Alternatively, you could do what Marconi did and just set up a sparker with a big coil of wire. And see how long it takes the FCC to pay you a visit :<)
 

Papabravo

Joined Feb 24, 2006
17,614
This is the entire reason that commercial RF modules were developed. In 1981 I developed a commercial radio transceiver for a digital communications project. The FCC qualification process was lengthy, intensive, and required very expensive equipment and specialized engineering knowledge. 2.4GHz is far more difficult due to the way that microwaves behave in a physical circuit. You can't just dead-bug or breadboard it and expect it to work, the way you can at lower frequencies.

Licensed hobbyists often look to aarl.com as a source of books and such for ham radio. But ham bands require a license, even though it is today only a short test, no Morse code proficiency as was required in my day.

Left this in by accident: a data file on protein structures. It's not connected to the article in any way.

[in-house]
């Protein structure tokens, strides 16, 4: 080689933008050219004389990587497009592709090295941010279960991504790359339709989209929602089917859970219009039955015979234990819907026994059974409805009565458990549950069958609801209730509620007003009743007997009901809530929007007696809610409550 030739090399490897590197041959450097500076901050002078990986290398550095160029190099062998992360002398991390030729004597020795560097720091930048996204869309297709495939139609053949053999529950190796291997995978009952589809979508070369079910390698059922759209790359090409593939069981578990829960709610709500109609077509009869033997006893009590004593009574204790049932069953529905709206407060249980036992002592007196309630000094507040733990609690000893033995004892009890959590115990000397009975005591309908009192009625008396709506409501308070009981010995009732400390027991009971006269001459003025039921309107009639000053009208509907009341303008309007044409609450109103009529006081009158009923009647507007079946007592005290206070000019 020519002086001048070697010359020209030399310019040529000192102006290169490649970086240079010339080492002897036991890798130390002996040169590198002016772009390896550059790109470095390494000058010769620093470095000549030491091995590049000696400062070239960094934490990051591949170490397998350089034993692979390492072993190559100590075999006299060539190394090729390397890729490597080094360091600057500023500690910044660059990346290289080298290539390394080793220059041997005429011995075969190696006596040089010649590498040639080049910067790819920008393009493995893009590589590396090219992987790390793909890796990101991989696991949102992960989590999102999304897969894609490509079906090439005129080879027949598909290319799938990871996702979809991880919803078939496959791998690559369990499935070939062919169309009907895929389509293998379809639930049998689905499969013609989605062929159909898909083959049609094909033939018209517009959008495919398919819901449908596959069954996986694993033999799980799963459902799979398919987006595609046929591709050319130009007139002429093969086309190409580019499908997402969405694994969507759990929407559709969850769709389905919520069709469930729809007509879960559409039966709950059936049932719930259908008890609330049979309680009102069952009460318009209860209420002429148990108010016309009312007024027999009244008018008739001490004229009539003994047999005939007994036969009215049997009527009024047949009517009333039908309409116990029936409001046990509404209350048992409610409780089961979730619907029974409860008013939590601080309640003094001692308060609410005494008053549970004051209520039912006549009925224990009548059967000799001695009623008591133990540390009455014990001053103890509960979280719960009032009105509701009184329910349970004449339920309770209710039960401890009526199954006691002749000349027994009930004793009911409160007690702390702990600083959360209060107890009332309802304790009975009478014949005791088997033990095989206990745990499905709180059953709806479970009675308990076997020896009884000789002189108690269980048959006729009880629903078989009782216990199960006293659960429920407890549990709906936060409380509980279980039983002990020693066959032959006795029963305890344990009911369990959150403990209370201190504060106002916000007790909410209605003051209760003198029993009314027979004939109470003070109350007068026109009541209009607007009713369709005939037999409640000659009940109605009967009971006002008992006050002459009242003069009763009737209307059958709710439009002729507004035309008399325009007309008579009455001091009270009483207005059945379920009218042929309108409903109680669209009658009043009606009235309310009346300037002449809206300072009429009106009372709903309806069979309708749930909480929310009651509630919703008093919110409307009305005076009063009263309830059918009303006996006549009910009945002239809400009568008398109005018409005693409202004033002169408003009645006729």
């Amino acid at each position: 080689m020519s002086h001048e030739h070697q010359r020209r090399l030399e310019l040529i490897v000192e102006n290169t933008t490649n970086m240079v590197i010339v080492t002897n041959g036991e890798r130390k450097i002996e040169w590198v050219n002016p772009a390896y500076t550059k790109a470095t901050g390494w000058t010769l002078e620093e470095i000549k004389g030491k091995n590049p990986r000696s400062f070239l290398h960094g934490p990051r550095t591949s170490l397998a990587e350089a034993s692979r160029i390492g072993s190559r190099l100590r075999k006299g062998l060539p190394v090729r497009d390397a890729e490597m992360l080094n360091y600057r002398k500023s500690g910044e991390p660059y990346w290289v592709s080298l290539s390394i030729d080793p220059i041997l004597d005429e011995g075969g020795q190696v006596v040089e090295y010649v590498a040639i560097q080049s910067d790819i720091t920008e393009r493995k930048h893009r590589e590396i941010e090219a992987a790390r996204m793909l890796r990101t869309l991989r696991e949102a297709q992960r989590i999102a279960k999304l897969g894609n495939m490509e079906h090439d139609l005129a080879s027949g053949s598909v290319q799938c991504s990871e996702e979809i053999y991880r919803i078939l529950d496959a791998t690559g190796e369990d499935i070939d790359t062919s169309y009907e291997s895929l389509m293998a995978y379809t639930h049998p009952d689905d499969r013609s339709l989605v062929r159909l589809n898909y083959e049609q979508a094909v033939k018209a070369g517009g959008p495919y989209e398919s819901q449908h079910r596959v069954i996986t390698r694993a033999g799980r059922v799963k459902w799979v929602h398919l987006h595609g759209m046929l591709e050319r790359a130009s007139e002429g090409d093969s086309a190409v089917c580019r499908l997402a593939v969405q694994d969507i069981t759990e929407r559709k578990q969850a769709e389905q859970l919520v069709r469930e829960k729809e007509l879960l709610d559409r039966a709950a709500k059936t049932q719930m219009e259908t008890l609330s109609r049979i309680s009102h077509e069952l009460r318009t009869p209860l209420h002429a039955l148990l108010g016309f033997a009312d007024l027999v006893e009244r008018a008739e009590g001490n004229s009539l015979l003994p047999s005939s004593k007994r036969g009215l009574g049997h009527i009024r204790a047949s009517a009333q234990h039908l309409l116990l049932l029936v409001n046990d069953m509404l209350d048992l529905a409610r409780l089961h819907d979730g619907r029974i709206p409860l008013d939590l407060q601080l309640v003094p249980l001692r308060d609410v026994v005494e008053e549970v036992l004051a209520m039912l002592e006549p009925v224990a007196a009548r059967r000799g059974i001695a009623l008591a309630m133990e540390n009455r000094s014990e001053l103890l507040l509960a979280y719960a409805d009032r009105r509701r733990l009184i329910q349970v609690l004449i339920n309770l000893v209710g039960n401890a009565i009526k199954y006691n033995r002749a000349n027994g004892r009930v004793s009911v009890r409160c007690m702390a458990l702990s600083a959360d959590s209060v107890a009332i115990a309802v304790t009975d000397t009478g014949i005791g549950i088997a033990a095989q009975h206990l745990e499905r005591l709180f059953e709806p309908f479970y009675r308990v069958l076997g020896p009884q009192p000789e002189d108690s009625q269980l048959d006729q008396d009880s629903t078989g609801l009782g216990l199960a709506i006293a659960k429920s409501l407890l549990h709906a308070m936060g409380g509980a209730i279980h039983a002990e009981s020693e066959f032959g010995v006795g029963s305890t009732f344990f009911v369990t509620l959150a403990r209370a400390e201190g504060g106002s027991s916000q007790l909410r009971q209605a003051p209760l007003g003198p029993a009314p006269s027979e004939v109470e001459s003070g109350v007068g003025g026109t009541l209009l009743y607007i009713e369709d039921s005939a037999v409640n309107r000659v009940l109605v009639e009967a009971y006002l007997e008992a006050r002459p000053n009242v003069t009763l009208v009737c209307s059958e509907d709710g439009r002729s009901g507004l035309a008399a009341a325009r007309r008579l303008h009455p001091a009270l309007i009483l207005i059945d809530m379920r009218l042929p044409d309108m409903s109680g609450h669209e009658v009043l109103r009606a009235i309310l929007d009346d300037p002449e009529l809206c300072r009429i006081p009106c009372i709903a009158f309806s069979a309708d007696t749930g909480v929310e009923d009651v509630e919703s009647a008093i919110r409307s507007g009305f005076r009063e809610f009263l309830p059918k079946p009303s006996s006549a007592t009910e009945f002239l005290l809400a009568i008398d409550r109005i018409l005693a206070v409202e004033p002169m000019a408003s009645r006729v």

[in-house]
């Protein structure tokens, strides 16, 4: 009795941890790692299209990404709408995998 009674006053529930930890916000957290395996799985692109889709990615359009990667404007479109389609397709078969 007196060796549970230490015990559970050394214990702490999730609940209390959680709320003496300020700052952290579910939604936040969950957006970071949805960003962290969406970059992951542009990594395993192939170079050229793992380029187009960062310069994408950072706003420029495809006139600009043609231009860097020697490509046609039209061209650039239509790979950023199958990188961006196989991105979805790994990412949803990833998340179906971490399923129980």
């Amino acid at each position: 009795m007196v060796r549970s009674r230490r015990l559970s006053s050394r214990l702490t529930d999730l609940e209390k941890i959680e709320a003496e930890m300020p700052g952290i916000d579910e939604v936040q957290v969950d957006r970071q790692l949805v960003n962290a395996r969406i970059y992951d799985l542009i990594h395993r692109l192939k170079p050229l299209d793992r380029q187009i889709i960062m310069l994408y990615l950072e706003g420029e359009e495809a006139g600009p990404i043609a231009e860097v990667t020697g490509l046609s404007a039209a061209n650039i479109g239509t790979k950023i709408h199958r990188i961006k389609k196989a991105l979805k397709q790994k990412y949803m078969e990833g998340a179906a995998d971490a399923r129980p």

In today's market you can buy a radio transceiver for a couple dollars at any legal frequency and power, and some non-legal ones. You can be sure that it has been qualified in such a way that if you use it as instructed by the manufacturer you won't end up in jail. And your project will work.

Alternatively, you could do what Marconi did and just set up a sparker with a big coil of wire. And see how long it takes the FCC to pay you a visit :<)
So it seems we have a new form of gambling called FCC-Roulette. Roll the dice and see how long it takes them. The good news is that like the IRS, the FCC has endured several years of budget cuts, so pays yer money and takes yer chances.